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Solomon, B.C. (2004). Psychoanalysis and Feminism: A Personal Journey. Ann. Psychoanal., 32:149-160.

(2004). Annual of Psychoanalysis, 32:149-160

Psychoanalysis and Feminism: A Personal Journey

Brenda C. Solomon

As a woman born the same year that Sigmund Freud died, 1939, I have been able to reach the kind of professional recognition that might not have been possible earlier. I offer my personal narrative in order to illustrate some of the changes in psychoanalysis and the psychology of gender that have taken place in the post-Freudian era.

Life smiled on me when I was born, an only child, into a family that supported higher education and could afford it. My early career plan of veterinary medicine was modified when I had an appendectomy at age twelve. The miracles of medicine cemented my goal of becoming a physician. Additionally, an idealization of my attorney father (whom I considered “my Clarence Darrow”) dictated that I enter a field different from his, which I narcissistically fantasied would also make me “special.” Gender issues were noteworthy to me even then. Whether accurately or not, I believed that my being a girl had been a disappointment to my father. He was not only brilliant, he was also a “jock.” I was not. In high school, I took all the science and math that was offered. (Of historical interest: my high school advisor recommended that I take German because, at that time, German was the language of science.)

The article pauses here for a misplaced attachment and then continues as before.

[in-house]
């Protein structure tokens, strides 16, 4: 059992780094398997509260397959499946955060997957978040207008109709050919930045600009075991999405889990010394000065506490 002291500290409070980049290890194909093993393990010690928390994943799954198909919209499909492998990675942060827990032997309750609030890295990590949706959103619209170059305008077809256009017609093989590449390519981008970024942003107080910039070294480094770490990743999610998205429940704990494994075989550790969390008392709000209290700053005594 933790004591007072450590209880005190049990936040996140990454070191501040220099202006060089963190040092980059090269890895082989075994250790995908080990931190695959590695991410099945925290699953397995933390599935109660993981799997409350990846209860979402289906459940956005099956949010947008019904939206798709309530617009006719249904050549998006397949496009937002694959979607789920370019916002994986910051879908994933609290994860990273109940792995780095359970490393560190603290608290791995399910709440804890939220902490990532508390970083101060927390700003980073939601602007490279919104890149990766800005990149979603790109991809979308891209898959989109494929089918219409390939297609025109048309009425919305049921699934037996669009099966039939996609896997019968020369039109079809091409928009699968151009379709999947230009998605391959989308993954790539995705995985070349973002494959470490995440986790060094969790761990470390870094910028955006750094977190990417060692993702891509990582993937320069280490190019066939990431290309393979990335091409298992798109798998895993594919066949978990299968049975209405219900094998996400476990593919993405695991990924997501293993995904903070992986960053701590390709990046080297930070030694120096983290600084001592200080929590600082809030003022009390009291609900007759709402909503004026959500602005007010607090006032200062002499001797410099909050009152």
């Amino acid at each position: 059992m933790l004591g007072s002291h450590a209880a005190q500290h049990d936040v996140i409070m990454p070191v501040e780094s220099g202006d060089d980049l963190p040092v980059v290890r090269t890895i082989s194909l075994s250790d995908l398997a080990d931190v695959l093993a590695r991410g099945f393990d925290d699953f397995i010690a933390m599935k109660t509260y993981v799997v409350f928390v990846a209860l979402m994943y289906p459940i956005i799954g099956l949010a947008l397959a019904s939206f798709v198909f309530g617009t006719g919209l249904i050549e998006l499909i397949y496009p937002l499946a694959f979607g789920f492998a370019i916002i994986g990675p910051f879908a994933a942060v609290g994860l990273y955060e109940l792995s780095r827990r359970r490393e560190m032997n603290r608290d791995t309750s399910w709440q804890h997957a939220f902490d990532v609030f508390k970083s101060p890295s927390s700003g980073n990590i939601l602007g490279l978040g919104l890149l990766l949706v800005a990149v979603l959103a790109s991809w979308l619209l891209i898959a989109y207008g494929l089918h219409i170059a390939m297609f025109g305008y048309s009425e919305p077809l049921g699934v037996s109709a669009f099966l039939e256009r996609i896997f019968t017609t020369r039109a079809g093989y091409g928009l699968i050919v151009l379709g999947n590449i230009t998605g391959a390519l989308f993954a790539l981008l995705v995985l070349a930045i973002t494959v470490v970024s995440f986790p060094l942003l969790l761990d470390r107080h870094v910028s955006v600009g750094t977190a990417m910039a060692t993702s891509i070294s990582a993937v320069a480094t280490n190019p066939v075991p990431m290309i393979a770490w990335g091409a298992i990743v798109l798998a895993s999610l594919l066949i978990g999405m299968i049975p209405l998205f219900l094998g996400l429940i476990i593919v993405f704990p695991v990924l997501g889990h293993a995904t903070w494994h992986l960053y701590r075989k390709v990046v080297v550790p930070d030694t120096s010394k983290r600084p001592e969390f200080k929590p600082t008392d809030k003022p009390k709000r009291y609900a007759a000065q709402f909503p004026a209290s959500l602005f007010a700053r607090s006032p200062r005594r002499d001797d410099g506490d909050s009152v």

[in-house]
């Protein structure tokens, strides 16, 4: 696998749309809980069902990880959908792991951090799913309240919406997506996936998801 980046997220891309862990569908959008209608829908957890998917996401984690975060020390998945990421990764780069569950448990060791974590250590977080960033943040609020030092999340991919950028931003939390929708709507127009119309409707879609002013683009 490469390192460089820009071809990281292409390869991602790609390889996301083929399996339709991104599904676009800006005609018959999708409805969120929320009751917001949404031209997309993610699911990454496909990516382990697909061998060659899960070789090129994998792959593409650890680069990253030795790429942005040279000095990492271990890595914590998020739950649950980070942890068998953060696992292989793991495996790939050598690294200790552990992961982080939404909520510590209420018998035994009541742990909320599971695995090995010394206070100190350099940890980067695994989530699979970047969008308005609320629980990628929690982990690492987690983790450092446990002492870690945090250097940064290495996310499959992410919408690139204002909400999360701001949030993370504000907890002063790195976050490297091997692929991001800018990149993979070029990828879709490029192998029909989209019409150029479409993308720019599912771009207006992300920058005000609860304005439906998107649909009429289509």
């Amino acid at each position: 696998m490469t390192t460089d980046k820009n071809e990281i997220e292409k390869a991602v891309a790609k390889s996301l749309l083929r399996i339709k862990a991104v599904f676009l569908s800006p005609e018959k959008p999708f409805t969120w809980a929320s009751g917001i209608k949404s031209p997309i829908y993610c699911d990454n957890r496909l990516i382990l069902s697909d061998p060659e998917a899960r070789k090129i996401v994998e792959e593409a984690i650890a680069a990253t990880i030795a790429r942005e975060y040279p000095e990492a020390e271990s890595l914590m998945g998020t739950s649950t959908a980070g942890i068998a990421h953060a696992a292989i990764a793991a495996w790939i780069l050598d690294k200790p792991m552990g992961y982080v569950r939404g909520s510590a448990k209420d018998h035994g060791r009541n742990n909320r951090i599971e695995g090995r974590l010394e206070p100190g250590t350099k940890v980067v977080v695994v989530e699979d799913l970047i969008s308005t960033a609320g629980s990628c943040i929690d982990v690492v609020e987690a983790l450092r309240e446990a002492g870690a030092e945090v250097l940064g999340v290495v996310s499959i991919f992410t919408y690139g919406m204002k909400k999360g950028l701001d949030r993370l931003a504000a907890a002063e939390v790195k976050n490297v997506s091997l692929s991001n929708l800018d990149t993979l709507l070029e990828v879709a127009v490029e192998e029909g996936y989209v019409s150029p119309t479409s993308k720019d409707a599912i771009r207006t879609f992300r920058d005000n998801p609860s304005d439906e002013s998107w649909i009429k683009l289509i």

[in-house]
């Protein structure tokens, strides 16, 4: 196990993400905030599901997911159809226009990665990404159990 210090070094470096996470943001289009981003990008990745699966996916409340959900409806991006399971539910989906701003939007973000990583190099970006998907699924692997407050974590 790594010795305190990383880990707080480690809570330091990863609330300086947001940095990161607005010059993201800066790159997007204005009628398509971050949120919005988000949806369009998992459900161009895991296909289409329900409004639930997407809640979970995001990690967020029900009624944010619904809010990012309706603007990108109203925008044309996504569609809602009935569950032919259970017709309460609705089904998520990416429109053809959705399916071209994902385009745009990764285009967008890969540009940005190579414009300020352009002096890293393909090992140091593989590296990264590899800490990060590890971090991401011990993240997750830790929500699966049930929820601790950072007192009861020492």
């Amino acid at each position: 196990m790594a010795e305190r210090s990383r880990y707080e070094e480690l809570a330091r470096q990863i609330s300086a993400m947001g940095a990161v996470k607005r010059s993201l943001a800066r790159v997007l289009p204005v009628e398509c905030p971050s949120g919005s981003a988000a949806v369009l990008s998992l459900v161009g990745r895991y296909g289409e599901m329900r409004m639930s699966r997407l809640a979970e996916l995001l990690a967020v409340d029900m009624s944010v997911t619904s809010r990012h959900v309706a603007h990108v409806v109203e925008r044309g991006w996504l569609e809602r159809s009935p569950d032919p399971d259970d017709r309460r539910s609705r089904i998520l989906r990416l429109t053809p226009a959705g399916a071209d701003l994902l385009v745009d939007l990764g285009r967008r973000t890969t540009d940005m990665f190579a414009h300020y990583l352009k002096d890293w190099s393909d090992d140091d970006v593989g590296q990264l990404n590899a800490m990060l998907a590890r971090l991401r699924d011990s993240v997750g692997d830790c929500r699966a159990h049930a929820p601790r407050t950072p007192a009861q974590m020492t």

Shortly after I left home for college as a premed, my nondiagnosable, symptomatic mother unexpectedly died of an unusual brain tumor. This trauma increased my determination to master the mysteries of the brain and pathology. I returned home and transferred to a local commuter extension of the University of Illinois, where I was one of a few female premeds. Every “expert” predicted that a woman would not be able to maintain a career and have a family. Furthermore, there was bias against my applying to a state school because it was seen as my taking the place of an eligible man who would, according to then prevalent gospel, certainly contribute more to the medical needs of the community.

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